Published by Bloomsbury USA Childrens on May 3rd 2016
Feyre survived Amarantha's clutches to return to the Spring Court—but at a steep cost. Though she now has the powers of the High Fae, her heart remains human, and it can't forget the terrible deeds she performed to save Tamlin's people.
Nor has Feyre forgotten her bargain with Rhysand, High Lord of the feared Night Court. As Feyre navigates its dark web of politics, passion, and dazzling power, a greater evil looms—and she might be key to stopping it. But only if she can harness her harrowing gifts, heal her fractured soul, and decide how she wishes to shape her future—and the future of a world cleaved in two.
With more than a million copies sold of her beloved Throne of Glass series, Sarah J. Maas's masterful storytelling brings this second book in her seductive and action-packed series to new heights.
May contain spoilers.
How does one even describe their favorite book? Ok maybe that’s a little dramatic, but it’s definitely in my top 5. I’ve always been a Maas fan but I never knew how much I could love her writing or her characters until this book. Until Rhysand. Until Cassian and Azriel. Until Mor and Amren.
I also never knew I could hate characters so much. The King of Hybern, and especially Tamlin. I feel very vindicated now, in being right about Tamlin. I had never liked him much and this proves it and sets it in stone.
This book makes me feel things. I have shouted with joy, yelled at the characters in frustration, cried and screamed both internally and outwardly while reading. Rarely, however, have I been so emotionally invested that I felt the immediate need to reread a book again after reading, or to continue on their stories with fan fiction. Not since Harry Potter. Rhysand and Feyre have stolen me like Harry once did. Like The Darkling did, and very few others have.
I adore the Night Court. Rhysand’s friends are so genuine and real I sometimes have a hard time believing they’re not real people. Maas has given them such life and I know what my mom means when she say Maas “tap dances on her heart.” That’s exactly what she does, making you love her characters and then putting them in situations you would never wish on them.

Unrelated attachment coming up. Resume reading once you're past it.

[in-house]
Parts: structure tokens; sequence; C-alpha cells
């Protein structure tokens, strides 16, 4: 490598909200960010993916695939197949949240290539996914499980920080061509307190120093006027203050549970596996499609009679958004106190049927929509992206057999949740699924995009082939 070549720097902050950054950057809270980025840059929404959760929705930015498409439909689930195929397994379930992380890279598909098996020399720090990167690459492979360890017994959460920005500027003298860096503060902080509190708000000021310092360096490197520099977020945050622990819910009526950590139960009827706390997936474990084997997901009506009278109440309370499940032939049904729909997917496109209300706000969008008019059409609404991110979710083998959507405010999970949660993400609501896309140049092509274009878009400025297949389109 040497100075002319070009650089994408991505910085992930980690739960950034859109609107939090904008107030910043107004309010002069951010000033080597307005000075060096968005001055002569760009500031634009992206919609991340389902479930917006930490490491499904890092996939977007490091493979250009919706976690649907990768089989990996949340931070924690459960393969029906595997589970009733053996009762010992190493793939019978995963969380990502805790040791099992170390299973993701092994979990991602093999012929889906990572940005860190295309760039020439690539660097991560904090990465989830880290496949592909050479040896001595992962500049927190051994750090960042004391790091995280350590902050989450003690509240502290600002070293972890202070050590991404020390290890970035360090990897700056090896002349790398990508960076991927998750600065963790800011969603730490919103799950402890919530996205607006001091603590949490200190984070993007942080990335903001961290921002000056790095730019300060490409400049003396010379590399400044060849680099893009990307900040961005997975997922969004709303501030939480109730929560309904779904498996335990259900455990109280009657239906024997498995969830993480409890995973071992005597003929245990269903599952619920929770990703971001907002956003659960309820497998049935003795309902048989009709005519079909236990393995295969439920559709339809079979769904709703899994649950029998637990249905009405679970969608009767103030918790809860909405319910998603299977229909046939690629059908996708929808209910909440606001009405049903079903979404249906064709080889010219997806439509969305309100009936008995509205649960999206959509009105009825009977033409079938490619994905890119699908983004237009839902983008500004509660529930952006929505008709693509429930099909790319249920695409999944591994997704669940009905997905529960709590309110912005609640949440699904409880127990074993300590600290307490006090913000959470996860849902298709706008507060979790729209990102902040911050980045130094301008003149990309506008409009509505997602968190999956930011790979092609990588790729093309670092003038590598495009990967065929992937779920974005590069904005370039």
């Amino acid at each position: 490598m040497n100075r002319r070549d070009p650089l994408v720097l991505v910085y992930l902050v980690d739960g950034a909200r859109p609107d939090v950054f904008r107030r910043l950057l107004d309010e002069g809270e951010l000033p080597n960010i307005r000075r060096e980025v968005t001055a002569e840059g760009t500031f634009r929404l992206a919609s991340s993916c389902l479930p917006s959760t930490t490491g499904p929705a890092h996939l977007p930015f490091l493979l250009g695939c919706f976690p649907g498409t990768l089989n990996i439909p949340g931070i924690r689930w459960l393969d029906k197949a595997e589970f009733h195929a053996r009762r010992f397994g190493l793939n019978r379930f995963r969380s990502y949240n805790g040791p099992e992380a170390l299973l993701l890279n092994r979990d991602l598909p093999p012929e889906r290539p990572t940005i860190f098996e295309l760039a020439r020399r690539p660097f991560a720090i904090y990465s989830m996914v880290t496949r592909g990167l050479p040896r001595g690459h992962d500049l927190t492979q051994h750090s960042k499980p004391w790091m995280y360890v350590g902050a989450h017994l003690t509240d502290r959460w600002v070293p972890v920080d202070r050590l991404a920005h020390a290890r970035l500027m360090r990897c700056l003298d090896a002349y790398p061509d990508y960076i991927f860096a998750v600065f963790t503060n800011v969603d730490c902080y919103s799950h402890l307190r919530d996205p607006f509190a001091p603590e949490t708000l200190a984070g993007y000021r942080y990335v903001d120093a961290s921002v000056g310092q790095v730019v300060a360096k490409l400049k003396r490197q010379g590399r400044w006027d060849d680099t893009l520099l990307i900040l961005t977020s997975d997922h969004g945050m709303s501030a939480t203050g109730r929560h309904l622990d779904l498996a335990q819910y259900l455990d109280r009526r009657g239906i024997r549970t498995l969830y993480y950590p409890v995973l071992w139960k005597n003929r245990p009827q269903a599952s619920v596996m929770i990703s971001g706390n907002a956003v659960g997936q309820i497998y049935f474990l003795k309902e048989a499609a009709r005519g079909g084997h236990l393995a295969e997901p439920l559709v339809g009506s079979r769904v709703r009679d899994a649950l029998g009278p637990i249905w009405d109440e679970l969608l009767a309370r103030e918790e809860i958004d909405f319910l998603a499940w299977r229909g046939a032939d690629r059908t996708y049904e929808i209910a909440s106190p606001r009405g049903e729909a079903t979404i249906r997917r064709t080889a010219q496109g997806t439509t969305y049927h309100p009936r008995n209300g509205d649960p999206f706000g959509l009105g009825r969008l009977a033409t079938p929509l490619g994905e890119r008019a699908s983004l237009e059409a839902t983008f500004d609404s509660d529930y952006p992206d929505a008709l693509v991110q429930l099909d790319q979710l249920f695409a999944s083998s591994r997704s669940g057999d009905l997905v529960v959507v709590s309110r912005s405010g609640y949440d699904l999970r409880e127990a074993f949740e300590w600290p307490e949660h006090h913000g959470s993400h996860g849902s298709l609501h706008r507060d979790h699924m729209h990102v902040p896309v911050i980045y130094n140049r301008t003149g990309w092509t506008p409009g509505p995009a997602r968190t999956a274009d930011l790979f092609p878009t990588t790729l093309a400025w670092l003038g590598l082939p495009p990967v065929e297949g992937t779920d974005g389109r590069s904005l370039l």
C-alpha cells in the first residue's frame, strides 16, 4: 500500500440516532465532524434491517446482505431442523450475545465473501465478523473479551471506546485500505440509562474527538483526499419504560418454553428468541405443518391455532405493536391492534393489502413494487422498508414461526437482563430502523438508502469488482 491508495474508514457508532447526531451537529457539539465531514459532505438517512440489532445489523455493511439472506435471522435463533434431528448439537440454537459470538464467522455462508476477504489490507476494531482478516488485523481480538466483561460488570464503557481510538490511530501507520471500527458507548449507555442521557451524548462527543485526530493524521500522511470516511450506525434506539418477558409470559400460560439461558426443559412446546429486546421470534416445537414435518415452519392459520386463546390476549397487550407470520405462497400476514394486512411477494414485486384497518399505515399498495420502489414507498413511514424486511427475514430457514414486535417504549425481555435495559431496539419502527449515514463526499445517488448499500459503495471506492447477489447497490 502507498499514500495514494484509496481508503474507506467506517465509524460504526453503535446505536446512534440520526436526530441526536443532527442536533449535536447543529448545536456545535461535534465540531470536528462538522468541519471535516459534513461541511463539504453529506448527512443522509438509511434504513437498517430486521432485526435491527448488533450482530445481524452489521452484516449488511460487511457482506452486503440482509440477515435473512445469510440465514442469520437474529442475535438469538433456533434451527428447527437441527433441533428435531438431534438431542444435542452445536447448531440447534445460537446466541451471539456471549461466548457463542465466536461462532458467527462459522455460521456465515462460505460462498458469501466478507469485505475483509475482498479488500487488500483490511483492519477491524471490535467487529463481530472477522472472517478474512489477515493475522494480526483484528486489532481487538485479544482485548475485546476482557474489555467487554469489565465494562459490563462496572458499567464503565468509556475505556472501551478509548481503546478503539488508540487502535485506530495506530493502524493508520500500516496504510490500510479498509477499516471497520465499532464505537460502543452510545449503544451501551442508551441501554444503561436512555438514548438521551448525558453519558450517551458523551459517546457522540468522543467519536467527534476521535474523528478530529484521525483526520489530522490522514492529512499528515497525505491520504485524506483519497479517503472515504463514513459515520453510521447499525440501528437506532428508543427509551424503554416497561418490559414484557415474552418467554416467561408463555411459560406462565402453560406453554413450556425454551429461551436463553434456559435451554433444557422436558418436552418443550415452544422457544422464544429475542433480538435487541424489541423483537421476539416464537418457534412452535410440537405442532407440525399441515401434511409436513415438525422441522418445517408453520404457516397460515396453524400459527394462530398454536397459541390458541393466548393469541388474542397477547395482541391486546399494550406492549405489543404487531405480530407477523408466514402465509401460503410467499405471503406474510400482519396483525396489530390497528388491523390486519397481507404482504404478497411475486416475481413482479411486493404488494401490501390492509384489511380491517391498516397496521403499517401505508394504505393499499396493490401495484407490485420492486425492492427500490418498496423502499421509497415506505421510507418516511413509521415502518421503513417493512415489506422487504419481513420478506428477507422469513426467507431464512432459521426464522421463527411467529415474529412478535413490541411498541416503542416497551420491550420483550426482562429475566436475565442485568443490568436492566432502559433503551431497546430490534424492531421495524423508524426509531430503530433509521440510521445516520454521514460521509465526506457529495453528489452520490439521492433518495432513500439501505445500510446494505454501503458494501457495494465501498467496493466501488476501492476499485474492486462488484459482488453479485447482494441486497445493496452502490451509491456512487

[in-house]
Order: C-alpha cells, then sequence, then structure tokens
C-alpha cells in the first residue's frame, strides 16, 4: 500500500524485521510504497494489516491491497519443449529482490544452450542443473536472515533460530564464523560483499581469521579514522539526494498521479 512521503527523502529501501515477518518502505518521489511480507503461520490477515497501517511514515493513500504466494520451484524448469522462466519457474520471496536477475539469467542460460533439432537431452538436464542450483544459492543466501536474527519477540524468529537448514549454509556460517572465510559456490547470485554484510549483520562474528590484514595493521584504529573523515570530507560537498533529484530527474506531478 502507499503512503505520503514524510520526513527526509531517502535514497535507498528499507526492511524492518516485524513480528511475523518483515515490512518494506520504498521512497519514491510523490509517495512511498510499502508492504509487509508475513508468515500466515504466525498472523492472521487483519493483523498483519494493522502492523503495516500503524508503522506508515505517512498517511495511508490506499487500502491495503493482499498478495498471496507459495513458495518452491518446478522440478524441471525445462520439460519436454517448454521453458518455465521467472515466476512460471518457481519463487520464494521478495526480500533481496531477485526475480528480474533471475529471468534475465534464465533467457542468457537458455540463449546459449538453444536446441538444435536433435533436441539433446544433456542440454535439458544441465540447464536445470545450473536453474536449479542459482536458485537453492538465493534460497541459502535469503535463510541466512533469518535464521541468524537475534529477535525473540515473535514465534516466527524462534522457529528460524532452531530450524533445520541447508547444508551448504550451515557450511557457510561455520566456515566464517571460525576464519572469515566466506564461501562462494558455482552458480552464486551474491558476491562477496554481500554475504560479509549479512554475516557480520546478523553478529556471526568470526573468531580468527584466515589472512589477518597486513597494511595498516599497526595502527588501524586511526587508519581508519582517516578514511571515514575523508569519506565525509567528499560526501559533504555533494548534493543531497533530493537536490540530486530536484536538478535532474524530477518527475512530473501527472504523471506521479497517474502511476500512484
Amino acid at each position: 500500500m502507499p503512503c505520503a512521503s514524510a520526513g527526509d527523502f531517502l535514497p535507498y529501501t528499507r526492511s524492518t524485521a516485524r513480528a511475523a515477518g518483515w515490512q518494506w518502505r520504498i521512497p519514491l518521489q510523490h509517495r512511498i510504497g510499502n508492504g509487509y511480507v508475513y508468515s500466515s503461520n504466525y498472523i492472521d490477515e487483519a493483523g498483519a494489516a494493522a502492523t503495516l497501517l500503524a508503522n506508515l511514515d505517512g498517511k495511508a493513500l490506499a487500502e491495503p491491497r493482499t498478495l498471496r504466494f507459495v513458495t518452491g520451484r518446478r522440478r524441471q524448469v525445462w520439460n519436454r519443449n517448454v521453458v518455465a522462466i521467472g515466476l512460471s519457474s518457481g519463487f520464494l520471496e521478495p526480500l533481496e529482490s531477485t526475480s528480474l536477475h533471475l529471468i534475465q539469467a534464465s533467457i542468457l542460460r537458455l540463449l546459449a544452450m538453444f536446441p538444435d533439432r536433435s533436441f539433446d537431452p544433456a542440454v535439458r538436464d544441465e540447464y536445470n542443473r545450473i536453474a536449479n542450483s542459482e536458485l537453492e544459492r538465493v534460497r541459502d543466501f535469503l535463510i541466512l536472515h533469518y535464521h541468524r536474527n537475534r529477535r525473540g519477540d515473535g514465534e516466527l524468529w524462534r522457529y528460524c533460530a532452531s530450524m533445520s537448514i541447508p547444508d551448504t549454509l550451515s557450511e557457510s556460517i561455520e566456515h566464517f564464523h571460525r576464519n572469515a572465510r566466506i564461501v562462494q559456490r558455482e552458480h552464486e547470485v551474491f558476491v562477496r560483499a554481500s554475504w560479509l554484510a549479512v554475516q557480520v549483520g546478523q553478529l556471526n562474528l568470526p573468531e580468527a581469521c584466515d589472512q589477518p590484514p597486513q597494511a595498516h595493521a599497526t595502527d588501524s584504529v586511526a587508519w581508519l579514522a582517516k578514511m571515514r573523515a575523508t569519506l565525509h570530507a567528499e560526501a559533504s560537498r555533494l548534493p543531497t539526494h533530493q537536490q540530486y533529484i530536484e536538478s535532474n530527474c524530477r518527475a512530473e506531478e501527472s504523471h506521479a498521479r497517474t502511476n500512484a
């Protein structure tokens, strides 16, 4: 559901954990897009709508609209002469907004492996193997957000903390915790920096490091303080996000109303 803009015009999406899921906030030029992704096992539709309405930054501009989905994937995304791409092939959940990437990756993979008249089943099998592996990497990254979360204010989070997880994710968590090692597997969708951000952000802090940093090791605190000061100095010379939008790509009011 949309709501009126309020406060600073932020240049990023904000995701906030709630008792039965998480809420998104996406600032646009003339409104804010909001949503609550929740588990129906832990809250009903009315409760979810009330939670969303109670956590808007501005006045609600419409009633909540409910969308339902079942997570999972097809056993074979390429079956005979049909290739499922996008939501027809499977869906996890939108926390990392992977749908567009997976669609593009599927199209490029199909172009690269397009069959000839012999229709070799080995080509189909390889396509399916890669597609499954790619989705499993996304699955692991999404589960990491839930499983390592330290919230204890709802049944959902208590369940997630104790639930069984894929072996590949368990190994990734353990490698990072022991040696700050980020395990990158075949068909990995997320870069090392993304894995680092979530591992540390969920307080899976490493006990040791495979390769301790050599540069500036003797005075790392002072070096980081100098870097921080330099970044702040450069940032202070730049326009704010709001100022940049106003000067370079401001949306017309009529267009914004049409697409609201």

Maas treats Feyre’s PTSD with a respect and accuracy I have rarely seen in any non adult fiction. It doesn’t disappear when it no longer serves the plot. No matter that Feyre learns to live with it, it still affects her and the decisions she makes. It will be with her forever, as is often the case.
There are good days and hard days for me– even now. Don’t let the hard days win.
This is a quote I will forever remember, and one I will keep for myself whenever I need it, which I know I will.
ACOMAF has none of the pitfalls of ACOTAR. Feyre is a much more enjoyable and nuanced character, Rhys is an absolute joy, and I have to put up with much less stupid from the Spring Court. The Night Court is a million times better than Spring. Even if Lucien turns into a bit of a wuss puss. What in the world happened there? Ugh.
This book is pure steam and sexual tension, and it embarrasses me to no end that my little sisters have read it. Y’all this book is hot stuff and I’m still wondering how it gets shelved with YA. I will say this again, it is not YA, but firmly New Adult.
I could talk about this book forever but I promised I wouldn’t so I will just leave you with this. This book is the best of the three, and I can’t imagine not having the third to read immediately after. I’m VERY glad I waited til the whole series was out to begin the second book.
I recommend this book to older teens, new adults and adults who love fantasy.
What did you think of ACOMAF? Share in the comments.
From my shelf to yours,